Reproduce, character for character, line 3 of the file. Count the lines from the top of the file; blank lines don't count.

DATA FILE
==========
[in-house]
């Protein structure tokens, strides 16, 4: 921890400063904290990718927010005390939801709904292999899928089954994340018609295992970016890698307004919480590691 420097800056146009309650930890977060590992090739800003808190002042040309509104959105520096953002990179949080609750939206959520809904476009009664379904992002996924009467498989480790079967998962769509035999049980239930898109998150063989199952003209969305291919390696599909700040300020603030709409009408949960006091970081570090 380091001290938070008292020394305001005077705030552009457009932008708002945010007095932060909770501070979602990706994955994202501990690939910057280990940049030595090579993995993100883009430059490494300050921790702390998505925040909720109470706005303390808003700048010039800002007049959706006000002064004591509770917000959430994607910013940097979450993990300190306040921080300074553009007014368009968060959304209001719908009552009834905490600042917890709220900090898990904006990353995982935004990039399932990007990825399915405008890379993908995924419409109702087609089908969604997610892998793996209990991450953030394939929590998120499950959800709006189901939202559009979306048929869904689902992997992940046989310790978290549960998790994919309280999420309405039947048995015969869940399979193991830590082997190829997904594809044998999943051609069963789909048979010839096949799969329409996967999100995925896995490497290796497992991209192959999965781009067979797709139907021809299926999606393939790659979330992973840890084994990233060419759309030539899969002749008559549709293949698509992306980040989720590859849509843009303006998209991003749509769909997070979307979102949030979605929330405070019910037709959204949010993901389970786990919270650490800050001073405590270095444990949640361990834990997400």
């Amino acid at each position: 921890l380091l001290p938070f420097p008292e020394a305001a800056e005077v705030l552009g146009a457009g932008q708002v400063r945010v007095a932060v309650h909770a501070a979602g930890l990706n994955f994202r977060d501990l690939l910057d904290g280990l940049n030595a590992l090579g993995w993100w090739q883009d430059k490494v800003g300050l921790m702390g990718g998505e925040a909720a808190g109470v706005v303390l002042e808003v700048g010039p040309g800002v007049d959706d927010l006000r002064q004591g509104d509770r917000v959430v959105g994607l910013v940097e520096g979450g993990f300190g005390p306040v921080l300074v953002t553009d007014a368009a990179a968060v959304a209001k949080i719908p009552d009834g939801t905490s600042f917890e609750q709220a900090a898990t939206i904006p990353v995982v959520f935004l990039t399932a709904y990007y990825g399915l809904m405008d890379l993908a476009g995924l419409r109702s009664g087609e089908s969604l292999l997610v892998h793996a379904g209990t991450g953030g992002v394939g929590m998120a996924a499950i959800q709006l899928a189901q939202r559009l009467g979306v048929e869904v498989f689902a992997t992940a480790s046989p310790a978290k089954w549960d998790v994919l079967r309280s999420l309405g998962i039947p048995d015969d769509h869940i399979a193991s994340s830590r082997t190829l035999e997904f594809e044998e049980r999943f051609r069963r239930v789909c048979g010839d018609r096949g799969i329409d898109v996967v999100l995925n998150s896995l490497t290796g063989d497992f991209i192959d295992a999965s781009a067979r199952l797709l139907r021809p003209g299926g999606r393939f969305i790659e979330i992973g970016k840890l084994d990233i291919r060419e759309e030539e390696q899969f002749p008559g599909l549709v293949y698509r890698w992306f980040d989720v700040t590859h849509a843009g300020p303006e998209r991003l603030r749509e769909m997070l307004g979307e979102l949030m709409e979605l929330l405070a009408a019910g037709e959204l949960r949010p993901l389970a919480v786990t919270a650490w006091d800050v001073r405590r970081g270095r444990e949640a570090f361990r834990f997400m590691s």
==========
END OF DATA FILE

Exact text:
């Amino acid at each position: 921890l380091l001290p938070f420097p008292e020394a305001a800056e005077v705030l552009g146009a457009g932008q708002v400063r945010v007095a932060v309650h909770a501070a979602g930890l990706n994955f994202r977060d501990l690939l910057d904290g280990l940049n030595a590992l090579g993995w993100w090739q883009d430059k490494v800003g300050l921790m702390g990718g998505e925040a909720a808190g109470v706005v303390l002042e808003v700048g010039p040309g800002v007049d959706d927010l006000r002064q004591g509104d509770r917000v959430v959105g994607l910013v940097e520096g979450g993990f300190g005390p306040v921080l300074v953002t553009d007014a368009a990179a968060v959304a209001k949080i719908p009552d009834g939801t905490s600042f917890e609750q709220a900090a898990t939206i904006p990353v995982v959520f935004l990039t399932a709904y990007y990825g399915l809904m405008d890379l993908a476009g995924l419409r109702s009664g087609e089908s969604l292999l997610v892998h793996a379904g209990t991450g953030g992002v394939g929590m998120a996924a499950i959800q709006l899928a189901q939202r559009l009467g979306v048929e869904v498989f689902a992997t992940a480790s046989p310790a978290k089954w549960d998790v994919l079967r309280s999420l309405g998962i039947p048995d015969d769509h869940i399979a193991s994340s830590r082997t190829l035999e997904f594809e044998e049980r999943f051609r069963r239930v789909c048979g010839d018609r096949g799969i329409d898109v996967v999100l995925n998150s896995l490497t290796g063989d497992f991209i192959d295992a999965s781009a067979r199952l797709l139907r021809p003209g299926g999606r393939f969305i790659e979330i992973g970016k840890l084994d990233i291919r060419e759309e030539e390696q899969f002749p008559g599909l549709v293949y698509r890698w992306f980040d989720v700040t590859h849509a843009g300020p303006e998209r991003l603030r749509e769909m997070l307004g979307e979102l949030m709409e979605l929330l405070a009408a019910g037709e959204l949960r949010p993901l389970a919480v786990t919270a650490w006091d800050v001073r405590r970081g270095r444990e949640a570090f361990r834990f997400m590691s």